I think the other thing is continue — and I emphasize the word continue — providing high quality education. There is an assumption that the education is lesser, but if you really look at the leadership across this country coming out of the African American community, a significant, significant percentage of it is coming from HBCUs. And I think that there’s a lot of reasons for that. If you look at Xavier in New Orleans, for instance, where my sister went, on a per capita basis, there’s probably not a school in the country that’s more successful at preparing doctors, doesn’t matter the ethnicity, gender or what have you.
I don’t have a dog in this fight, but I have to ask: Which is the real HU?
You can look at the schools, the rankings, all the things you need to do. But I don’t need to bother with that. I’m always between Harvard and Hampton, I’m not quite sure, but it’s one of them, it’s one of them, for sure.
What was that like for you to go from an HBCU to Harvard, which is kind of the antithesis of HBCUs?
In some ways, right? Harvard has got a tremendous legacy. Part of the reason HBCUs proliferated in the South and you didn’t see so many North is because a lot of the schools up North had begun to open their doors to African Americans far earlier than what you saw in the South. My dad couldn’t go to the University of Kentucky, period. My grandfather was a coach at Kentucky State across town from Kentucky when [basketball coach] Adolph Rupp was championing that he would never have black players. I think when you put everything in context there’s great opportunity for these schools to bring people together and provide a great education.
Did you feel welcome at Harvard?
As far as my transition to Harvard, law school generally is pretty competitive and cutthroat. But I’ve always felt like, without being arrogant, that I was capable, and that if I put my work, in doing my best was enough, whether I was successful or not.
I found that law school first year is probably not that pleasant. My first-year contracts professor was Elizabeth Warren. So you can imagine we had some interesting classes and some interesting moments, but it was a great learning experience.
When you were hired over the summer by Monumental Sports, the press release said that you will “manage efforts relating to technology, finance, communications, security, research and player engagement.” What are your day-to-day responsibilities?
The first thing we’re trying to do here is build a platform for our basketball properties and our basketball teams. Whether it’s our 2K eSports or the Wizards or our world champion Mystics or the [G League affiliate] Go-Go. The first thing we need to look at is what that platform looks like, how it operates. Restructuring is the primary focus right now and making sure that we’re supporting our teams the best way we can. That can look like a lot of different things. We revamped our food and nutrition program. We’re looking at finalizing the design of our space and the branding of our space, how we interface with business, how we get into the community, engage here in Ward 8 and across D.C.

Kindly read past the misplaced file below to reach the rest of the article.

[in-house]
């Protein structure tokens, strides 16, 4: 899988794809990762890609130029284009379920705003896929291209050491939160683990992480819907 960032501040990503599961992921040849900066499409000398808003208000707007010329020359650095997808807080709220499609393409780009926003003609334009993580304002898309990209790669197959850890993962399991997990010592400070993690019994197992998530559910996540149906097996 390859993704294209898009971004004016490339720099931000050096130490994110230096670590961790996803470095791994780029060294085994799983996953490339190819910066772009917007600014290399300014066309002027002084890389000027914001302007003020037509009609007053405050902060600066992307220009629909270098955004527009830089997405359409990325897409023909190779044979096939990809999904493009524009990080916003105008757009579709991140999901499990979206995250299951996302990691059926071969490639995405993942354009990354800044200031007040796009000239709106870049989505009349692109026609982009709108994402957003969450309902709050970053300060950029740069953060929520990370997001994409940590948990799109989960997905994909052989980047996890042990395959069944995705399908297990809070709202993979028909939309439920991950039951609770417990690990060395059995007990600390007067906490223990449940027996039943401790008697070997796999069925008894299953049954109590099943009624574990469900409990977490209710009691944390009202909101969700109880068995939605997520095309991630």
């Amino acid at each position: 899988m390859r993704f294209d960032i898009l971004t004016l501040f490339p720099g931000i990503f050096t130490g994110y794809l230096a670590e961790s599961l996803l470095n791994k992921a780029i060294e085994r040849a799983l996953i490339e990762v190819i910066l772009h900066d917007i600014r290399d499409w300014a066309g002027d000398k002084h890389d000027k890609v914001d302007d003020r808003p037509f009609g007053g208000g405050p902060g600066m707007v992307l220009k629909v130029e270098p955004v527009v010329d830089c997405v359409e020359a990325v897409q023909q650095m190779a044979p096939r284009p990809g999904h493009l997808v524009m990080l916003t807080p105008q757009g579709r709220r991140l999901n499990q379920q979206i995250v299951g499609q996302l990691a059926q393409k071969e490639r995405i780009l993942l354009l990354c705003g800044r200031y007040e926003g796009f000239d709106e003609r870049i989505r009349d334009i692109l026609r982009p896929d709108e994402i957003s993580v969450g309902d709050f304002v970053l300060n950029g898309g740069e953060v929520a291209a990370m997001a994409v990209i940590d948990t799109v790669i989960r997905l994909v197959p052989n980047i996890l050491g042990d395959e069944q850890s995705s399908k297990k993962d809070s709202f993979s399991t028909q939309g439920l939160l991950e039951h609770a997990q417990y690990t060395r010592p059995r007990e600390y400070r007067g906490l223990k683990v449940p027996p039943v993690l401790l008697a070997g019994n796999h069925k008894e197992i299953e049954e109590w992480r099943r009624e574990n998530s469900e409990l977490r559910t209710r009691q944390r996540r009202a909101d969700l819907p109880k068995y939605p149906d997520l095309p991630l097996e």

We very much have what we call a “double bottom line” here, which is, yes, we’re a for-profit entity and we certainly want to generate proceeds to support our franchises and the investment that we’ve made in the franchises. But we also want to make sure that we’re having an impact in our community here, around our training facility and across the region.
From your time as the executive vice president of football operations with the Cleveland Browns, you were known as one of the more analytically minded people in football. How are you applying that mindset to your basketball role?
I think that’s probably a little bit of an overstatement. I’m going to talk at the [MIT Sloan Sports Analytics Conference] in a couple of months, but I’d say more than being an analytics guy, I’m just really open to ideas and the best information. From what you understand about what I would call a more data-driven discipline in terms of how you evaluate and look at the game, whatever the game is, I certainly am open to any information that has real veracity. And I think certainly we found some things in Cleveland that helped us. And I think if you look at our track record and the players that we drafted and the players we brought in as free agents, that bears out regardless of what the record was on the field.